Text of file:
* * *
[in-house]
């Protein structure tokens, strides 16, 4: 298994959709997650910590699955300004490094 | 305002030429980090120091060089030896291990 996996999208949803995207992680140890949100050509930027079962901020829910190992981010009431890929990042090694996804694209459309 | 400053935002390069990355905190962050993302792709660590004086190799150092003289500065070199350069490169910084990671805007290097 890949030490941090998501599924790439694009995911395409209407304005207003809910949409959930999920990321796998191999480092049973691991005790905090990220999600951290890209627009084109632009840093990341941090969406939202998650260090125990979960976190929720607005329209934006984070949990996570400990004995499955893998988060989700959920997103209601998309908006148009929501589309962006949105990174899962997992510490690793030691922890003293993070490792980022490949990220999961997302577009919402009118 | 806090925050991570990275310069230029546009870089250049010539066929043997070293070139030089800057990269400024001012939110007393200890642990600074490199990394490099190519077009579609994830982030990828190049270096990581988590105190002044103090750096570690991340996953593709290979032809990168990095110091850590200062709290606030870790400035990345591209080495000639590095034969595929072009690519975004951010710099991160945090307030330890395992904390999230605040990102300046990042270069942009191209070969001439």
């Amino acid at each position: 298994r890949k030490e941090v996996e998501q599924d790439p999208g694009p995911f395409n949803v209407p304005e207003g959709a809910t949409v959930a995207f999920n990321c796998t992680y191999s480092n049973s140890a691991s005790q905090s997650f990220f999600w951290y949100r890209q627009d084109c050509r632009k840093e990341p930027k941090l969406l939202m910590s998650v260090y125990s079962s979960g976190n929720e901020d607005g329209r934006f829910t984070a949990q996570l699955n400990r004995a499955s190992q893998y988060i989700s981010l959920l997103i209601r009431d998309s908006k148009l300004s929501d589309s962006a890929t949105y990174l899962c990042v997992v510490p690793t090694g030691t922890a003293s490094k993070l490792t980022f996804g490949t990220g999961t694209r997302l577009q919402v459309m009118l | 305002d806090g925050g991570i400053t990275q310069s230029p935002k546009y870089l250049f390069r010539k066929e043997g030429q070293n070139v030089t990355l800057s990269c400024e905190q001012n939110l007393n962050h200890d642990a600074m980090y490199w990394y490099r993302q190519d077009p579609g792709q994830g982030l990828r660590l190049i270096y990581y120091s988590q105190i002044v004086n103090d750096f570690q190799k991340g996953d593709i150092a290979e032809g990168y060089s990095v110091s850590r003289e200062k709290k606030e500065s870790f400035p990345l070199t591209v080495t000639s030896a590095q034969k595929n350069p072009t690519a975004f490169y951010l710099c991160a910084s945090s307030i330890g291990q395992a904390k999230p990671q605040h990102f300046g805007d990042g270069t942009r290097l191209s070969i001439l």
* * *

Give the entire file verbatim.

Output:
[in-house]
């Protein structure tokens, strides 16, 4: 298994959709997650910590699955300004490094 | 305002030429980090120091060089030896291990 996996999208949803995207992680140890949100050509930027079962901020829910190992981010009431890929990042090694996804694209459309 | 400053935002390069990355905190962050993302792709660590004086190799150092003289500065070199350069490169910084990671805007290097 890949030490941090998501599924790439694009995911395409209407304005207003809910949409959930999920990321796998191999480092049973691991005790905090990220999600951290890209627009084109632009840093990341941090969406939202998650260090125990979960976190929720607005329209934006984070949990996570400990004995499955893998988060989700959920997103209601998309908006148009929501589309962006949105990174899962997992510490690793030691922890003293993070490792980022490949990220999961997302577009919402009118 | 806090925050991570990275310069230029546009870089250049010539066929043997070293070139030089800057990269400024001012939110007393200890642990600074490199990394490099190519077009579609994830982030990828190049270096990581988590105190002044103090750096570690991340996953593709290979032809990168990095110091850590200062709290606030870790400035990345591209080495000639590095034969595929072009690519975004951010710099991160945090307030330890395992904390999230605040990102300046990042270069942009191209070969001439």
């Amino acid at each position: 298994r890949k030490e941090v996996e998501q599924d790439p999208g694009p995911f395409n949803v209407p304005e207003g959709a809910t949409v959930a995207f999920n990321c796998t992680y191999s480092n049973s140890a691991s005790q905090s997650f990220f999600w951290y949100r890209q627009d084109c050509r632009k840093e990341p930027k941090l969406l939202m910590s998650v260090y125990s079962s979960g976190n929720e901020d607005g329209r934006f829910t984070a949990q996570l699955n400990r004995a499955s190992q893998y988060i989700s981010l959920l997103i209601r009431d998309s908006k148009l300004s929501d589309s962006a890929t949105y990174l899962c990042v997992v510490p690793t090694g030691t922890a003293s490094k993070l490792t980022f996804g490949t990220g999961t694209r997302l577009q919402v459309m009118l | 305002d806090g925050g991570i400053t990275q310069s230029p935002k546009y870089l250049f390069r010539k066929e043997g030429q070293n070139v030089t990355l800057s990269c400024e905190q001012n939110l007393n962050h200890d642990a600074m980090y490199w990394y490099r993302q190519d077009p579609g792709q994830g982030l990828r660590l190049i270096y990581y120091s988590q105190i002044v004086n103090d750096f570690q190799k991340g996953d593709i150092a290979e032809g990168y060089s990095v110091s850590r003289e200062k709290k606030e500065s870790f400035p990345l070199t591209v080495t000639s030896a590095q034969k595929n350069p072009t690519a975004f490169y951010l710099c991160a910084s945090s307030i330890g291990q395992a904390k999230p990671q605040h990102f300046g805007d990042g270069t942009r290097l191209s070969i001439l």